Toyota could give its best-selling Prius hybrid a significant design revamp for the next-gen car expected to arrive in early 2014, the company says, with a new look that would “really evolve” the distinctive wedge of today. Designers and engineers are still working with clay mock-ups for the final car, strategic planning VP for Toyota US, Chris Hostetter, told Bloomberg, but the possibility of a more sweeping change has been prompted by “an undercurrent among most people that they’re ready for a new Prius look” the exec admits. However, changing the Prius isn’t as straightforward as you might expect.
“Maybe our architecture has been a little bit similar for the last two generations [of Prius]” Hostetter concedes, going on to say that “one of the avenues we’re exploring right now is to evolve it, and the other is to really evolve it.” Adding to the significance of the decision is that the wedge shape is both distinctive and well associated with the Prius brand, and Toyota is loathe to dilute that appeal among existing fans in the hope of attracting new drivers.
However, there’s also the matter of aerodynamics, with the Prius being developed as much in a wind tunnel as it was on an artist’s drawing board. The fared-in windshield and other elements help cut wind resistance, with the slippery Prius boosting efficiency by cutting drag.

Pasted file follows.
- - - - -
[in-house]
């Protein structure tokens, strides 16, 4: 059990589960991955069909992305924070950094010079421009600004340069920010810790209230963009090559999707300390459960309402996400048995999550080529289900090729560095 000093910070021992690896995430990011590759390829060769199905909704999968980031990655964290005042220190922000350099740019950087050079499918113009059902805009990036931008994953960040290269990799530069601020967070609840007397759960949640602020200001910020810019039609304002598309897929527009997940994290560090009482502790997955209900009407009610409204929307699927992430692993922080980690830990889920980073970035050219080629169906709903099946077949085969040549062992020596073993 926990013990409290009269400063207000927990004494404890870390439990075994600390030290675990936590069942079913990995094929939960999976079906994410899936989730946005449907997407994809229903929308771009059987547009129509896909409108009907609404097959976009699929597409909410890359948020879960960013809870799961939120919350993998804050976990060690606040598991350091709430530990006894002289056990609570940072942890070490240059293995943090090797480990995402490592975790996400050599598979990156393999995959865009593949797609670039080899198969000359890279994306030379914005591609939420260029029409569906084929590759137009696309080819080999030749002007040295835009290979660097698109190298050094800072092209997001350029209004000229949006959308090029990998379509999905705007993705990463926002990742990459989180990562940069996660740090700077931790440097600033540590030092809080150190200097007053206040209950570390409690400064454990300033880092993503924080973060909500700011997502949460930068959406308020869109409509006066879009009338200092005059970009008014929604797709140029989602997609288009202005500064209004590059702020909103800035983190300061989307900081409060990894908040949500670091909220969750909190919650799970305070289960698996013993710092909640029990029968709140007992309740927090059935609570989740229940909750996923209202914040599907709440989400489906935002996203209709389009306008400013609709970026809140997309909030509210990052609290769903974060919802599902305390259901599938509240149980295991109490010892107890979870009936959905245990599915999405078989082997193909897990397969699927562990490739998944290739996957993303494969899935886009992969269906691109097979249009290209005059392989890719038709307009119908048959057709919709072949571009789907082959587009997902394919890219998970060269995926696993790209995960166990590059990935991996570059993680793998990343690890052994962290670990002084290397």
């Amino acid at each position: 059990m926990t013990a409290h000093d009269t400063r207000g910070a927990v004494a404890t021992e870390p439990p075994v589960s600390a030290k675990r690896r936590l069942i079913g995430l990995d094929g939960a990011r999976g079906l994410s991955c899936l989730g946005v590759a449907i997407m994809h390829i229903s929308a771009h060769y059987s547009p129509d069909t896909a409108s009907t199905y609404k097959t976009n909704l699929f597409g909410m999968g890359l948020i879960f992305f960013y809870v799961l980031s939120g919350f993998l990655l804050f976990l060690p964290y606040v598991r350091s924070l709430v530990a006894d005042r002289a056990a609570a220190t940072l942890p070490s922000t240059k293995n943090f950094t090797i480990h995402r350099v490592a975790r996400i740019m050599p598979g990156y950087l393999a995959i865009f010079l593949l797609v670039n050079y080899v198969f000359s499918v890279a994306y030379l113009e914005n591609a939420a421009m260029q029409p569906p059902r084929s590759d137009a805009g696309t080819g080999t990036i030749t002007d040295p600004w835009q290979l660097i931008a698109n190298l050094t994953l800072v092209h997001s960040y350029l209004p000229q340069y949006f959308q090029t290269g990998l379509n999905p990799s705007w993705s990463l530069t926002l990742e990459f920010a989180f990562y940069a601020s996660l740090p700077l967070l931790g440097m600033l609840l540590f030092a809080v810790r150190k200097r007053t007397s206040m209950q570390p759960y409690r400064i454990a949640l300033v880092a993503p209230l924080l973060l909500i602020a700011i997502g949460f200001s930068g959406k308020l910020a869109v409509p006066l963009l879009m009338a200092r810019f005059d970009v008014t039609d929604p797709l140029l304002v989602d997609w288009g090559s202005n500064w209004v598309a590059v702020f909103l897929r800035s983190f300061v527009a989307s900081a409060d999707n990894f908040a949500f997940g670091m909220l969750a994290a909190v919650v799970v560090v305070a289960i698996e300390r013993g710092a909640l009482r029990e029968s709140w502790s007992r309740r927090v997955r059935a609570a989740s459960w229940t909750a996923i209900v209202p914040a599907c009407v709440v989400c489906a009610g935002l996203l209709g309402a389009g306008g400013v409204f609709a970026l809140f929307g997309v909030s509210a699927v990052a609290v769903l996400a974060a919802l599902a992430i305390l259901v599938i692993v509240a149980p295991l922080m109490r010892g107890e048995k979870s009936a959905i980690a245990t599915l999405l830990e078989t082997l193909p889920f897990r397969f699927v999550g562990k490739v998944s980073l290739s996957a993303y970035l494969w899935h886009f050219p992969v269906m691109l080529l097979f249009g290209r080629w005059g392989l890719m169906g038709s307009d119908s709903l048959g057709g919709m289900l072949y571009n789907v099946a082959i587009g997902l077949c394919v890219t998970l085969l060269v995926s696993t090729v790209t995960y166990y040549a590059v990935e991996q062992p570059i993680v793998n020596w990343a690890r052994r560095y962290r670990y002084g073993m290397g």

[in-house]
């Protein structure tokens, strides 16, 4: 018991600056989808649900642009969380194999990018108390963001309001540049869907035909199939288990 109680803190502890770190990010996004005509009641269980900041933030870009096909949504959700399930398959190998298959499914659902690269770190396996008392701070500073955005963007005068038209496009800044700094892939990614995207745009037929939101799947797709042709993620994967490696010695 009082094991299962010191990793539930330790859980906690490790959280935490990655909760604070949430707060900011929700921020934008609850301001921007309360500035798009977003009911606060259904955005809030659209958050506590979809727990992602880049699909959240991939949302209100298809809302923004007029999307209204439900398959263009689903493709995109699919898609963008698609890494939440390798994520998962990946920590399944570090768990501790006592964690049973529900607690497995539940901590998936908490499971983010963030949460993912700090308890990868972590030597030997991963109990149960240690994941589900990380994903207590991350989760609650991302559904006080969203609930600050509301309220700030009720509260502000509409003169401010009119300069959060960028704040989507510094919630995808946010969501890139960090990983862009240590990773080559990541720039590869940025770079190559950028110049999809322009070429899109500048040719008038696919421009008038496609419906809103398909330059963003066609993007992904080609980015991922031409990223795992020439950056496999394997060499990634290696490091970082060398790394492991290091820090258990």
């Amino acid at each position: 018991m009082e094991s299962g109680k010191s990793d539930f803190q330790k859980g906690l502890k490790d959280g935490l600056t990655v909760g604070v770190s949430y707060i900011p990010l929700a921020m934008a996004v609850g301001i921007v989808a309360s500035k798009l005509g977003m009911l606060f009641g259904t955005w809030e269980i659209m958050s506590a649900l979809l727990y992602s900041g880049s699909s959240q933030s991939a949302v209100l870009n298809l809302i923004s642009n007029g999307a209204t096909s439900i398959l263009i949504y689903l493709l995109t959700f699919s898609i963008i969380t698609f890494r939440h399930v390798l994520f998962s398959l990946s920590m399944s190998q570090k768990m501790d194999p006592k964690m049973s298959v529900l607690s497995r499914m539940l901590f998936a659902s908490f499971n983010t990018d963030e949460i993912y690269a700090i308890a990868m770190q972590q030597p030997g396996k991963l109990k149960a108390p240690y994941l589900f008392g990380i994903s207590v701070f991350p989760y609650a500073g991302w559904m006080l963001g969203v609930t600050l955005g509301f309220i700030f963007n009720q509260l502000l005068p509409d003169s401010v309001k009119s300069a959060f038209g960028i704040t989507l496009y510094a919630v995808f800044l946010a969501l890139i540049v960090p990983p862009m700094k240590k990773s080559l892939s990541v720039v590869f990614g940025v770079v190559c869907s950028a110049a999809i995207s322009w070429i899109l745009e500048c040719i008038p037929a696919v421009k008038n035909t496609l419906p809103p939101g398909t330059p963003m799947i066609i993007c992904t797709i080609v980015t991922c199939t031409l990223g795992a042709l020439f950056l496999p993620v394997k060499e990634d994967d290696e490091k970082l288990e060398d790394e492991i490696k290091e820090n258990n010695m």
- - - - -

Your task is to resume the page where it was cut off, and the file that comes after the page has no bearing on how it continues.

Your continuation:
New research into aerodynamics could give Toyota some extra flexibility, however. According to Toyota US sales chief Jim Lentz, a car similar to the current design is “still the best aerodynamic shape” but, “based on new aerodynamic trends” it’s possible that the updated car could see “some morphing” in a new direction. The company has already previewed one such possibility with the NS4 hybrid concept (shown above and in the video below).
Toyota NS4 Concept demo video:
Under the shell there’ll be a new hybrid system, part of Toyota’s plan to refresh its Earth-friendly range considerably by 2015, with better driving dynamics promised. The new Prius – which Hostetter says won’t arrive in showrooms for “a little more than a year” – will debut a modular platform with a “whole new architecture” that will go on to form the basis of future Toyota models.
The company has also been working on improving battery technology, in partnership with BMW, to increase range, reduce bulk and weight, and generally make EVs more user-friendly.